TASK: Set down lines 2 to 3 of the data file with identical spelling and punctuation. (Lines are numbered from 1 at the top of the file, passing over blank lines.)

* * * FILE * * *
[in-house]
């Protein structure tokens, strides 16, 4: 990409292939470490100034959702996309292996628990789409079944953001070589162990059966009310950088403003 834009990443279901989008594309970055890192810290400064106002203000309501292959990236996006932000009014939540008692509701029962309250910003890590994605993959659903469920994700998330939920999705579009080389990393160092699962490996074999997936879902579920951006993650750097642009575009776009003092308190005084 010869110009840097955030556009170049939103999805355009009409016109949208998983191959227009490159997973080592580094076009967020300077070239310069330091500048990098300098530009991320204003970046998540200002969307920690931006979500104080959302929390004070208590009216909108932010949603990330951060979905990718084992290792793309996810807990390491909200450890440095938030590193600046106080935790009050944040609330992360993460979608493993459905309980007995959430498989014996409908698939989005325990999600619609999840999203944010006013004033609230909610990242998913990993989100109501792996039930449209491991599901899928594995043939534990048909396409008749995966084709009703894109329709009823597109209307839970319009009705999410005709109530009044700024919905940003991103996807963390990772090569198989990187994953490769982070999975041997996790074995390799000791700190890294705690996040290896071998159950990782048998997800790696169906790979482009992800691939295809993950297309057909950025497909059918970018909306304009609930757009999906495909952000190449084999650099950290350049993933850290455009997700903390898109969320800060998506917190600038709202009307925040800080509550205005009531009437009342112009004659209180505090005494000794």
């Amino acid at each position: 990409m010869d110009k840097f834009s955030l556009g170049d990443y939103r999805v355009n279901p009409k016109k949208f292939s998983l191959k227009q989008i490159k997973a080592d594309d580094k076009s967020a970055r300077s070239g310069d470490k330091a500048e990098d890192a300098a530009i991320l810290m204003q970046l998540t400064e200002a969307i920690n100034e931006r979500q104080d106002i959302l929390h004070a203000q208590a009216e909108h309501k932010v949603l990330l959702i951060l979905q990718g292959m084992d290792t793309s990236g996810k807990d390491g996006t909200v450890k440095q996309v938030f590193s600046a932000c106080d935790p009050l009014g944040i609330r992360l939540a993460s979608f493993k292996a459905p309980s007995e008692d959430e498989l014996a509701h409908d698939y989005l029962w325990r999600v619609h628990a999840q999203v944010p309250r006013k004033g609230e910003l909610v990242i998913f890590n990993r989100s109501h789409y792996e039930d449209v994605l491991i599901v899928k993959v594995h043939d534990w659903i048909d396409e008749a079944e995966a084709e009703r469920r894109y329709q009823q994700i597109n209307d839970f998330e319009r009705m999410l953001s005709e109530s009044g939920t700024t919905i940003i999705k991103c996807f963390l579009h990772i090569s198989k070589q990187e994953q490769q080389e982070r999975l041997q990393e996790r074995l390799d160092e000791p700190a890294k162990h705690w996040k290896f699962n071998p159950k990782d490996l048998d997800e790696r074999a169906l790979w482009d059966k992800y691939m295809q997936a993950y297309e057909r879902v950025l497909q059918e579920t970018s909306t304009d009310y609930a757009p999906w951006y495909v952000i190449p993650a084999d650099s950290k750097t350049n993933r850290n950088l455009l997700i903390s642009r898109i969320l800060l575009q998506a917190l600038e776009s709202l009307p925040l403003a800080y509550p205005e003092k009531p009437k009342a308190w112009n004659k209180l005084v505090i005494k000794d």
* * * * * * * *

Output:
């Protein structure tokens, strides 16, 4: 990409292939470490100034959702996309292996628990789409079944953001070589162990059966009310950088403003 834009990443279901989008594309970055890192810290400064106002203000309501292959990236996006932000009014939540008692509701029962309250910003890590994605993959659903469920994700998330939920999705579009080389990393160092699962490996074999997936879902579920951006993650750097642009575009776009003092308190005084 010869110009840097955030556009170049939103999805355009009409016109949208998983191959227009490159997973080592580094076009967020300077070239310069330091500048990098300098530009991320204003970046998540200002969307920690931006979500104080959302929390004070208590009216909108932010949603990330951060979905990718084992290792793309996810807990390491909200450890440095938030590193600046106080935790009050944040609330992360993460979608493993459905309980007995959430498989014996409908698939989005325990999600619609999840999203944010006013004033609230909610990242998913990993989100109501792996039930449209491991599901899928594995043939534990048909396409008749995966084709009703894109329709009823597109209307839970319009009705999410005709109530009044700024919905940003991103996807963390990772090569198989990187994953490769982070999975041997996790074995390799000791700190890294705690996040290896071998159950990782048998997800790696169906790979482009992800691939295809993950297309057909950025497909059918970018909306304009609930757009999906495909952000190449084999650099950290350049993933850290455009997700903390898109969320800060998506917190600038709202009307925040800080509550205005009531009437009342112009004659209180505090005494000794």
């Amino acid at each position: 990409m010869d110009k840097f834009s955030l556009g170049d990443y939103r999805v355009n279901p009409k016109k949208f292939s998983l191959k227009q989008i490159k997973a080592d594309d580094k076009s967020a970055r300077s070239g310069d470490k330091a500048e990098d890192a300098a530009i991320l810290m204003q970046l998540t400064e200002a969307i920690n100034e931006r979500q104080d106002i959302l929390h004070a203000q208590a009216e909108h309501k932010v949603l990330l959702i951060l979905q990718g292959m084992d290792t793309s990236g996810k807990d390491g996006t909200v450890k440095q996309v938030f590193s600046a932000c106080d935790p009050l009014g944040i609330r992360l939540a993460s979608f493993k292996a459905p309980s007995e008692d959430e498989l014996a509701h409908d698939y989005l029962w325990r999600v619609h628990a999840q999203v944010p309250r006013k004033g609230e910003l909610v990242i998913f890590n990993r989100s109501h789409y792996e039930d449209v994605l491991i599901v899928k993959v594995h043939d534990w659903i048909d396409e008749a079944e995966a084709e009703r469920r894109y329709q009823q994700i597109n209307d839970f998330e319009r009705m999410l953001s005709e109530s009044g939920t700024t919905i940003i999705k991103c996807f963390l579009h990772i090569s198989k070589q990187e994953q490769q080389e982070r999975l041997q990393e996790r074995l390799d160092e000791p700190a890294k162990h705690w996040k290896f699962n071998p159950k990782d490996l048998d997800e790696r074999a169906l790979w482009d059966k992800y691939m295809q997936a993950y297309e057909r879902v950025l497909q059918e579920t970018s909306t304009d009310y609930a757009p999906w951006y495909v952000i190449p993650a084999d650099s950290k750097t350049n993933r850290n950088l455009l997700i903390s642009r898109i969320l800060l575009q998506a917190l600038e776009s709202l009307p925040l403003a800080y509550p205005e003092k009531p009437k009342a308190w112009n004659k209180l005084v505090i005494k000794d």